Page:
A giant railway terminus was once planned for central London that would have swept away all the land between Holborn and Farringdon. Obviously never built, its failure indirectly lead to the creation of the London Underground.

Grand Central Railway Terminus2

In the 1840s, London’s streets were congested to a near standstill, and many plans were considered to improve transport, especially from the mainline railway stations to the City offices.

One, of several, proposed over a number of years was from the City of London solicitor, Mr Charles Pearson, a man who was a dogged promoter of transport improvements in London, until he finally secured support for a radical idea — an underground railway.

But that was for later. In 1842, he proposed another underground railway, but where the underground part was a mere sideshow to the main act — a massive railway terminus building at Farringdon.

This would bring both people and cargo into the heart of London, removing vast numbers of bus journeys and burdensome cargo carts from the congested streets.

What was proposed was known as the Grand Central Railway Terminus, and would have seen railway lines coming into London where King’s Cross today stands and then running in a cutting pretty much where the Metropolitan line today does down towards Farringdon. Unlike the London Underground today though, Charles Pearson planned to cover the railway with a wide road. This would have been possible as the railway line being planned was six tracks wide — much wider than the 4 lines currently shared between Thameslink and London Underground.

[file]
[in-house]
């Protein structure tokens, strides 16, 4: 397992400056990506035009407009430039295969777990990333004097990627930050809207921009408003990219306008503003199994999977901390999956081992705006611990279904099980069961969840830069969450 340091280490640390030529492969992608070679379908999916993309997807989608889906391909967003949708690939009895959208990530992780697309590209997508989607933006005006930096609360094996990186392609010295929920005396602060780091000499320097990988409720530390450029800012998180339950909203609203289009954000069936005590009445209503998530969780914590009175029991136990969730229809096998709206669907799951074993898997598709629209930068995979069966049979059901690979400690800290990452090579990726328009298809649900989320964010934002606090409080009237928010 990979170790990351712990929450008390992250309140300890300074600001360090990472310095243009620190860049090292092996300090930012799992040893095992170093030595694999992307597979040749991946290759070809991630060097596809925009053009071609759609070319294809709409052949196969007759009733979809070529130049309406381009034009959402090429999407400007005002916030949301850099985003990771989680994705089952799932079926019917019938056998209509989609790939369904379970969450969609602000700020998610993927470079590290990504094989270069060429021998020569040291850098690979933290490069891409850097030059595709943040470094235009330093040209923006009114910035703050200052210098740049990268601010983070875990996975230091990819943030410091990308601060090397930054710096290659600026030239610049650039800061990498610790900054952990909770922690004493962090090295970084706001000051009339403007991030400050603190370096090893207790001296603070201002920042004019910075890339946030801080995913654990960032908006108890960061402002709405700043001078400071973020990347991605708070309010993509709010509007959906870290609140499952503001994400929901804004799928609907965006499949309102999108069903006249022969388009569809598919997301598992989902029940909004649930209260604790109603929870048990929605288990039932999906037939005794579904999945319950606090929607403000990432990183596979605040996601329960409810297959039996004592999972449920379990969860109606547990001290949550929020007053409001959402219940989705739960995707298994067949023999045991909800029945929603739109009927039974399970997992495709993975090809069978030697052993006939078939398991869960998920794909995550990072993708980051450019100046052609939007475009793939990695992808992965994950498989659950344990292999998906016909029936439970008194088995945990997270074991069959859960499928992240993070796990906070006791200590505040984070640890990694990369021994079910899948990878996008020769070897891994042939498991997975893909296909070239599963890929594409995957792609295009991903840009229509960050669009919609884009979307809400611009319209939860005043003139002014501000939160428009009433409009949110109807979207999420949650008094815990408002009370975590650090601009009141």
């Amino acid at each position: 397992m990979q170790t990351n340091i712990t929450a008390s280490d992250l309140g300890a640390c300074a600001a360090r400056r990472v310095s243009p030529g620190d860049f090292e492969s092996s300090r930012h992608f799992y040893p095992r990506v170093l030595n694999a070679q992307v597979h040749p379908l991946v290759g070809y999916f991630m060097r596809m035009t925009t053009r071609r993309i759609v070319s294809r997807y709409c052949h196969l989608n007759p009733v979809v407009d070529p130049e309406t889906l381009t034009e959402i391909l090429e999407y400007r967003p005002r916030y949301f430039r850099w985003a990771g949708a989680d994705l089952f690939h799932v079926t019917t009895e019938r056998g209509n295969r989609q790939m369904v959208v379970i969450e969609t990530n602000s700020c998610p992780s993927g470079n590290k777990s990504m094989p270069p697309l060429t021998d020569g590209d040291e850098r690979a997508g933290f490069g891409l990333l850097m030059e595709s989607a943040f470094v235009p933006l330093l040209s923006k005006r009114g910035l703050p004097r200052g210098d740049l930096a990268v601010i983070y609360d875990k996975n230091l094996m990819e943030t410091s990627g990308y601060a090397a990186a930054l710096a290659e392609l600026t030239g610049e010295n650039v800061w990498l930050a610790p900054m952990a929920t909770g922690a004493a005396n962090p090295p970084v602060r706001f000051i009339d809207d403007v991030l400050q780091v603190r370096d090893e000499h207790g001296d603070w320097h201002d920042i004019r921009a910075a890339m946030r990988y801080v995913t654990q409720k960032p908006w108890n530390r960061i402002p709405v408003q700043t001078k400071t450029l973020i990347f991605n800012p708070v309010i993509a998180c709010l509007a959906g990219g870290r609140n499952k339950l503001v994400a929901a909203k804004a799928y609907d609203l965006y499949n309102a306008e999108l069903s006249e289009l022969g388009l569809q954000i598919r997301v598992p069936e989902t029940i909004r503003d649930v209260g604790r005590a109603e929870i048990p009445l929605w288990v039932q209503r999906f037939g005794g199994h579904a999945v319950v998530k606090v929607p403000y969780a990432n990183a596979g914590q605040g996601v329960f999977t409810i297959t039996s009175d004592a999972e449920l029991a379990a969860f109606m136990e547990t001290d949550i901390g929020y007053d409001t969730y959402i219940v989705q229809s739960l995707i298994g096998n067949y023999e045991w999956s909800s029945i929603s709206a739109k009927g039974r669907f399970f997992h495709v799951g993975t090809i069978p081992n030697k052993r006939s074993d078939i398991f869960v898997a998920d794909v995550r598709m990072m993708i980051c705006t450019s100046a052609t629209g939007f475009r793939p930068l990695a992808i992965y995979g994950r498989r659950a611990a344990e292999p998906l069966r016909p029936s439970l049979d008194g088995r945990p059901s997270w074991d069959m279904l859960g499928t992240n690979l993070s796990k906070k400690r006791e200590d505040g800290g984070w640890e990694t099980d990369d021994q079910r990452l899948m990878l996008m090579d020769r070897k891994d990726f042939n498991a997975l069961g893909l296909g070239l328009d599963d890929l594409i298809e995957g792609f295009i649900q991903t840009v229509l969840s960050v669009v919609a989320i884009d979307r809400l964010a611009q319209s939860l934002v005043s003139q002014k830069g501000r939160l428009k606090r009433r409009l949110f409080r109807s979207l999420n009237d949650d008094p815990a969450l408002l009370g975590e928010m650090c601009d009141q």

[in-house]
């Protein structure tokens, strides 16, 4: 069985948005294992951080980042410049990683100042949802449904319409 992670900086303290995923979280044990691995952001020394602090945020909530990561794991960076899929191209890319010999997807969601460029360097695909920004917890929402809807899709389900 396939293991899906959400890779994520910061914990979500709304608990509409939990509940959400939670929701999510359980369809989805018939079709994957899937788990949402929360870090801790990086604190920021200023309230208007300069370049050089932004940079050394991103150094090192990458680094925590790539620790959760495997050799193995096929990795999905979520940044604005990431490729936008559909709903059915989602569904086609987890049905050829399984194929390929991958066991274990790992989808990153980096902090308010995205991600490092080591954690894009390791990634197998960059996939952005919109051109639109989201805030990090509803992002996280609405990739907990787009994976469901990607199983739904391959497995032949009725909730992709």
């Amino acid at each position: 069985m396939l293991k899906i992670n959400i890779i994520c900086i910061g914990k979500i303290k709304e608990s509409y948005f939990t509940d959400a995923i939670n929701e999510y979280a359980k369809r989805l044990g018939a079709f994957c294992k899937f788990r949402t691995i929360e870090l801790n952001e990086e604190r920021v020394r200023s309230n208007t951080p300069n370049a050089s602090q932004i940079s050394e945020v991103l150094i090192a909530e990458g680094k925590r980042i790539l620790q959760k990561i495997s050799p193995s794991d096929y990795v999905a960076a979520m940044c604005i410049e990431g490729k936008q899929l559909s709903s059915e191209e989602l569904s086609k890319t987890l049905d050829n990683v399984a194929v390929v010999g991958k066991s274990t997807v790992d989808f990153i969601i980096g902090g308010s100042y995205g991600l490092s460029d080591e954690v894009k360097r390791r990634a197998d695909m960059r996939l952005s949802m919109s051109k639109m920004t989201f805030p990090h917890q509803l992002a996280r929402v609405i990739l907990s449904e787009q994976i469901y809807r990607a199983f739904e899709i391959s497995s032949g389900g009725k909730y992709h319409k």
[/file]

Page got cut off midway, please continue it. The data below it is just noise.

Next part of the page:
Grand Central Railway Terminus

As the site for the railway station ran all the way down to Fleet Street, the plans also called for the raising of the road on a mighty viaduct to avoid the deep fleet river depression in the area. Again, he was foresighted, for the viaduct was later built, at Holborn.

The plan was costed at around £1 million.

Obviously, it was never built, mainly as in 1846, a Royal Commission effectively killed the idea of a central terminus in London, preferring a string of pearls around the edges. A proposal that still defines London’s mainline railways.

So where Farringdon Station is today a sizeable, but passing station in the middle of several railway services, and soon to gain a Crossrail link, it could have in fact been as mighty a location as any major terminus that feed into London.

However, had Charles Pearson been successful, his attention would have been devoted to this mighty work, and the spur to keep pushing for some other form of transport improvement would have fallen to the wayside.

This station could have killed off the London Underground before it was even born.

Grand Central Railway Terminus3


Be the first to know what's on in London, and the latest news published on ianVisits.

You can unsubscribe at any time from my weekly emails.

Tagged with: ,

This website has been running now for over a decade, and while advertising revenue contributes to funding the website, it doesn't cover the costs. That is why I have set up a facility with DonorBox where you can contribute to the costs of the website and time invested in writing and research for the news articles.

It's very similar to the way The Guardian and many smaller websites are now seeking to generate an income in the face of rising costs and declining advertising.

Whether it's a one-off donation or a regular giver, every additional support goes a long way to covering the running costs of this website, and keeping you regularly topped up doses of Londony news and facts.

If you like what you read on here, then please support the website here.

Thank you

Home >> News >> History